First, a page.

Iain Macdonald, Associate Professor of Advertising and Graphic Design at Edinburgh Napier, explains the triumph of the fan base in relation to the recently released Star Wars VII: The Force Awakens
This article was originally published on The Conversation. Read the original article.
At the beginning of the Star Wars movies, that famous typographic walkway has always been essential to the experience. It both echoed the silent movie era and was filled with futuristic vision. How thrillingly disorientating to read “A long time ago …” while looking out at what was not yet possible.
The great cinematic graphic designer Saul Bass once said that he “saw the title as a way of conditioning the audience, so that when the film actually began, viewers would already have an emotional resonance with it”. Star Wars is one of the great examples of what he was talking about. Not surprisingly, it reappeared in all subsequent instalments. Yet the fact that no one has managed to wreck it along the way was by no means a sure thing.
Though you could generate those iconic titles on a home computer these days, cinematographer Richard Edlund had to develop the necessary technical equipment from scratch back in 1977. He had scoured the used equipment houses of Hollywood to put together a computer-controlled 35mm film camera on tracks. This had various uses for visual effects during the film, such as allowing multiple exposures that could combine different elements and give motion blur.
For the title he put a clear on black film of the text on a lightbox and moved the camera over it on a tilt to create perspective, before adding the star field and colour later. His exacting approach to effects won consecutive Academy Awards for the first two Star Wars movies. At the time, they were the best visual effects ever seen.
The guild strikes back
Star Wars creator George Lucas had to fight to maintain his vision of going straight into the story through the use of his rolling text sequence. He thought that opening credits were nothing to do with making a movie, seeing them as an example of the old-school posturing that he and his new Hollywood contemporaries had spurned. In this he could well have been inspired by George Mélies' A Trip to the Moon (1902), which is regarded as the first sci-fi film and avoided using any credits because the visual narrative was so strong.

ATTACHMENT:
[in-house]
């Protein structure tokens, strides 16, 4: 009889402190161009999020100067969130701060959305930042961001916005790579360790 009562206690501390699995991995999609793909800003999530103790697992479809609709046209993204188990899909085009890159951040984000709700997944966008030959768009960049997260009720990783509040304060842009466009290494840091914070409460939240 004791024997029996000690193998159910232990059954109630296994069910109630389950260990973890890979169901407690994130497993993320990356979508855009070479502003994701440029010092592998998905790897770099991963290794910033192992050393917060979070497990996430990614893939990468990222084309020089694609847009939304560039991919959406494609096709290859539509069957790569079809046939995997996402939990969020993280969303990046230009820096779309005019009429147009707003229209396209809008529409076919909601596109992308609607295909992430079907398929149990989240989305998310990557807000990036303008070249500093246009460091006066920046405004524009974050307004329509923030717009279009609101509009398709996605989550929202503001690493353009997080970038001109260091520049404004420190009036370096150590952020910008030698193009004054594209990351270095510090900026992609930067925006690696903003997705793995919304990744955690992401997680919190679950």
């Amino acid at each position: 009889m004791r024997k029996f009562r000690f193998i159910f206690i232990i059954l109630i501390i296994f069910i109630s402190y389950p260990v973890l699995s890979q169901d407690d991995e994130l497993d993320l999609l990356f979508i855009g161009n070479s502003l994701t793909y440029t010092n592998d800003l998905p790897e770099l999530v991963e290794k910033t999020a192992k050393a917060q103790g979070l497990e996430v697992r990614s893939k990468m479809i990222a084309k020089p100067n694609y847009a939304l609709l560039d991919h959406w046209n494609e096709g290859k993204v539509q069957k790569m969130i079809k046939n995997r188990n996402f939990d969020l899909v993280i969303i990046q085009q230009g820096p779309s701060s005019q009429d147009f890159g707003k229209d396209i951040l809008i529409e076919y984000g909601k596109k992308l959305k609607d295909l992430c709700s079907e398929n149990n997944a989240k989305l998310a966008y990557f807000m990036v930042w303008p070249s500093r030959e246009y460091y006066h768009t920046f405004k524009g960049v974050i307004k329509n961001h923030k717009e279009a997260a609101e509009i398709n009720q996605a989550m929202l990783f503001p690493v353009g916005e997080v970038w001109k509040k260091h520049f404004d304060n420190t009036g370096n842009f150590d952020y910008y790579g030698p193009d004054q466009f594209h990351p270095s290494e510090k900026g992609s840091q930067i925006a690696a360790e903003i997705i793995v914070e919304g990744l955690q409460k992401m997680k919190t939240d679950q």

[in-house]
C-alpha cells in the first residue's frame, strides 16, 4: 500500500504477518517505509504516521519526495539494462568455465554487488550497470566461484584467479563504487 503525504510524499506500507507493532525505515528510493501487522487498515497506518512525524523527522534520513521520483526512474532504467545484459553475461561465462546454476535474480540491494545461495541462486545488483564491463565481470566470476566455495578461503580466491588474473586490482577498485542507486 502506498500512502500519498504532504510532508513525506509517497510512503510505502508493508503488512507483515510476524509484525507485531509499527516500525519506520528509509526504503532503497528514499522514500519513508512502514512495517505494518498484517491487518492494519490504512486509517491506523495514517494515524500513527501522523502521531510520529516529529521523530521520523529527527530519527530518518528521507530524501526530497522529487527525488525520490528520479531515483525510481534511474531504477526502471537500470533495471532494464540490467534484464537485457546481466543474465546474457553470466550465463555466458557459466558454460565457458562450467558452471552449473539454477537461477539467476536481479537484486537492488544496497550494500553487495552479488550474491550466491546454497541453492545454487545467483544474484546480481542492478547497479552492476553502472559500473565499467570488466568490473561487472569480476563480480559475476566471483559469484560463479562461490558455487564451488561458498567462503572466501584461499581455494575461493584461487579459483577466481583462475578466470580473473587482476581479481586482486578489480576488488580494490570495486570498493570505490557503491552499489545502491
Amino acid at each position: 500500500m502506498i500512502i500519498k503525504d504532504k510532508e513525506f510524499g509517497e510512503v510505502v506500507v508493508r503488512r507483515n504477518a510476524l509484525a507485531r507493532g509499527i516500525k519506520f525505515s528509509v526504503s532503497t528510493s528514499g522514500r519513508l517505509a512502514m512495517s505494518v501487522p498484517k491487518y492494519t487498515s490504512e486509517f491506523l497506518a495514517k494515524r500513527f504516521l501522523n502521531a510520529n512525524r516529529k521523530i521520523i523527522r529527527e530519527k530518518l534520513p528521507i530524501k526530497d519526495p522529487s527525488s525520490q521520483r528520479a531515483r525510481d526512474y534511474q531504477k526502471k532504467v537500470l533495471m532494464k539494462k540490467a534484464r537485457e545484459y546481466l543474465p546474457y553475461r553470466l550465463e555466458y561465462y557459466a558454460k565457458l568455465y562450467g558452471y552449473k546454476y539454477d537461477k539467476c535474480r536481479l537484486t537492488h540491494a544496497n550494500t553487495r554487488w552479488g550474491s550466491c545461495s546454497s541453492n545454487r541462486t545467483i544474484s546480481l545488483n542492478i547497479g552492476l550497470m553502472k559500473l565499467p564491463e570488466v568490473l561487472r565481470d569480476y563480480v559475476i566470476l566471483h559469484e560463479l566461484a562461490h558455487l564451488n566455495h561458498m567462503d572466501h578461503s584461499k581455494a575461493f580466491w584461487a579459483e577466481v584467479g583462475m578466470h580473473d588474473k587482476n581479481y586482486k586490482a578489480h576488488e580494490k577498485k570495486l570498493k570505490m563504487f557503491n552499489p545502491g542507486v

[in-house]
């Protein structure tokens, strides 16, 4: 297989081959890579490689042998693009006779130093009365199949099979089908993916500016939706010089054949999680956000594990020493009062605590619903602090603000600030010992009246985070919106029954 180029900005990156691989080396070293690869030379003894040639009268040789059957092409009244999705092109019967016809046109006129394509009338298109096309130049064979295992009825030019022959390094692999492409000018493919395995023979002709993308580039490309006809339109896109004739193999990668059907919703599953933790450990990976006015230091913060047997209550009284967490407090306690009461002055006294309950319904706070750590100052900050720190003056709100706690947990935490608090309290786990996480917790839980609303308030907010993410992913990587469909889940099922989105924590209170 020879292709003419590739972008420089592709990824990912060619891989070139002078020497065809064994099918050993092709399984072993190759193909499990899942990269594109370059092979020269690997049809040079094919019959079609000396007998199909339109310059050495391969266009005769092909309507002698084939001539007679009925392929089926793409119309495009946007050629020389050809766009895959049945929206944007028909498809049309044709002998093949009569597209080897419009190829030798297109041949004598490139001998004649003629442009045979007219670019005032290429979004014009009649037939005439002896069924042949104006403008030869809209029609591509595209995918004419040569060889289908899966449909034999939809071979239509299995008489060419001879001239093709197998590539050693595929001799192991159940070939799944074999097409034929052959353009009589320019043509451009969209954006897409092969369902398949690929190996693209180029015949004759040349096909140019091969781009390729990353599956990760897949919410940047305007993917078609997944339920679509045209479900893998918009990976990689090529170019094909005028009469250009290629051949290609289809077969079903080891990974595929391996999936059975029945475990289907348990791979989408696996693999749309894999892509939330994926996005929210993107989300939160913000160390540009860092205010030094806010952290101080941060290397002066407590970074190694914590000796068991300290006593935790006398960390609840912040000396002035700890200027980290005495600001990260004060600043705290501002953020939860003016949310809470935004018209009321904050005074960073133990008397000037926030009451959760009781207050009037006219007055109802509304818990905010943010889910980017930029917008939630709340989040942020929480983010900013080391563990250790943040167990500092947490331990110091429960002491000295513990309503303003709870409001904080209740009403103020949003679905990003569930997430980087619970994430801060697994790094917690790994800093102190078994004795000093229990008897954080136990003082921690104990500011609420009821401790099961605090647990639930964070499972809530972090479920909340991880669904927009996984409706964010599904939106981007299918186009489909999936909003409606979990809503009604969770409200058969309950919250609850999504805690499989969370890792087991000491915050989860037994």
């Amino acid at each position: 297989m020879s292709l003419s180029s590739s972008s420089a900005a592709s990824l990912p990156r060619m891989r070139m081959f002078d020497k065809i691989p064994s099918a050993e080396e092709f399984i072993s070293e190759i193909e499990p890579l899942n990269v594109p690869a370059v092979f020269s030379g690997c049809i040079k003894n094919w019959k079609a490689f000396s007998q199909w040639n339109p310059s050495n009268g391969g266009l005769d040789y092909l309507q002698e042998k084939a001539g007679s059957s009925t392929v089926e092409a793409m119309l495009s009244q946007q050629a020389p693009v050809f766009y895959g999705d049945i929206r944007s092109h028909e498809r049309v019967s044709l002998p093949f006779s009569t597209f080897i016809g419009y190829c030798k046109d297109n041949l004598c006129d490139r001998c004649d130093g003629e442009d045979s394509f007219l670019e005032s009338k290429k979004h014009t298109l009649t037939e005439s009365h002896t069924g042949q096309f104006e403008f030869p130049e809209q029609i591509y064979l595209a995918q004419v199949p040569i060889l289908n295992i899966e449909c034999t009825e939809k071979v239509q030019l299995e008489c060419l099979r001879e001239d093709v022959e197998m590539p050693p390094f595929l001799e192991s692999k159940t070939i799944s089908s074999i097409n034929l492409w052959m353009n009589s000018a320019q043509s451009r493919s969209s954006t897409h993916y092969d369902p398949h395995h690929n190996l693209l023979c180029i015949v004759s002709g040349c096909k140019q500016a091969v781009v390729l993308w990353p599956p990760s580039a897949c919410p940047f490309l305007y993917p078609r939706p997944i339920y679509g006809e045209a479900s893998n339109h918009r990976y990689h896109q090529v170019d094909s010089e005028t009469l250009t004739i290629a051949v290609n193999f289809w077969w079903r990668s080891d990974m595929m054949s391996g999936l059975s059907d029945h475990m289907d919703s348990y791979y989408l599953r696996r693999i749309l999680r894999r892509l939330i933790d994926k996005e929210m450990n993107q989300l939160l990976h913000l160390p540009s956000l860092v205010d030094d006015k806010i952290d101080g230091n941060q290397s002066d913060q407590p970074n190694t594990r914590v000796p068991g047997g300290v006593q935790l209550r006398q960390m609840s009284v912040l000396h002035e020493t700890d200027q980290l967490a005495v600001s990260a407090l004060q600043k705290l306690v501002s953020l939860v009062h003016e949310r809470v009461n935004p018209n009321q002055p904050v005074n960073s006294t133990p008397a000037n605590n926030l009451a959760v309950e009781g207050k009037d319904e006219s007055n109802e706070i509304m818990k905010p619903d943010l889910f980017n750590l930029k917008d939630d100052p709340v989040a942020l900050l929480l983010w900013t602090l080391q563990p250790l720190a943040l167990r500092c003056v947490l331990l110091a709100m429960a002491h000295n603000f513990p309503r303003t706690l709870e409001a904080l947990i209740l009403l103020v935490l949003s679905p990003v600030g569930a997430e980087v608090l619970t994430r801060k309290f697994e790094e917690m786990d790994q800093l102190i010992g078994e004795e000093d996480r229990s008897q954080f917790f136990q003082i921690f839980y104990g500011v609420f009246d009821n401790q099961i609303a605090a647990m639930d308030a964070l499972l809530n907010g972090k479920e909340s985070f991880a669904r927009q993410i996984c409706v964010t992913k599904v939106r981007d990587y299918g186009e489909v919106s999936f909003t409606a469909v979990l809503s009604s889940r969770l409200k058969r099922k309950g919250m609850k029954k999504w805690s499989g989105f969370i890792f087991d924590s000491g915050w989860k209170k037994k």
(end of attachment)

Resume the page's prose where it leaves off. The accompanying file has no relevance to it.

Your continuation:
Lucas did end up having to put the studio and Lucasfilm idents at the start of the reel, but he put his own directing and producing credits at the end of the film. He argued that credits would destroy the impact of the opening, and put them at the end of the film instead.
Lucas did the same thing for Empire Strikes Back in 1980, which was directed not by himself but by Irving Kershner. This time the Directors Guild of America objected, even though Kershner didn’t mind. The guild wanted the movie withdrawn from theatres, the opening re-titled with Kershner’s directing credit at a cost of US$500,000 (£1.4m today), and that Lucas pay a $25,000 fine.
Lucas was incensed and took the guild to court. When it countersued, he decided to pay the fine to avoid entangling Kershner in the dispute. It was a pyrrhic victory for the guild, however. Lucas resigned from both the writers' and directors' guilds and all future Star Wars opening titles were untouched and consistent with the original.
Soft vignette fade-in to 2015 – to quote the classic Star Wars style – and my sons were anxious as we counted down to the launch of The Force Awakens. This was no sequel or franchise in their eyes, but part of a treasured legend. And in keeping with their dad’s line of work, they weren’t so worried about bad plot twists or clunky new characters or contrived visual effects. Their main concern was whether with Disney, now at the helm of the Star Wars universe, would wreck the atmosphere at the beginning with its trademark fairy-tale castle and looping script.
True, Disney has displayed a level of branding versatility in recent years that gave us reason to be optimistic. Recent releases like Frankenweenie (2012), Maleficent (2013), Planes (2013) and Into the Woods (2014) all included bespoke versions of the ident that fitted the mood of the movie. But it could easily come a cropper with Star Wars. If they were using the Death Star to create an arc of light behind the castle or something, we could be in trouble.
But the Force Awakens begins with the trademark scrolling text and John Williams score. Once again, the producer and director credits were not at the start. And I’m pleased to say that Disney hasn’t overcooked its arrival in the Star Wars universe. Its distribution credit is miniscule and left to the end list of credits. Only the Lucasfilms logo sits between the rating certificate and the Star Wars opening ident, revealed by a gentle passing beam of light.
The force of the fan base has triumphed.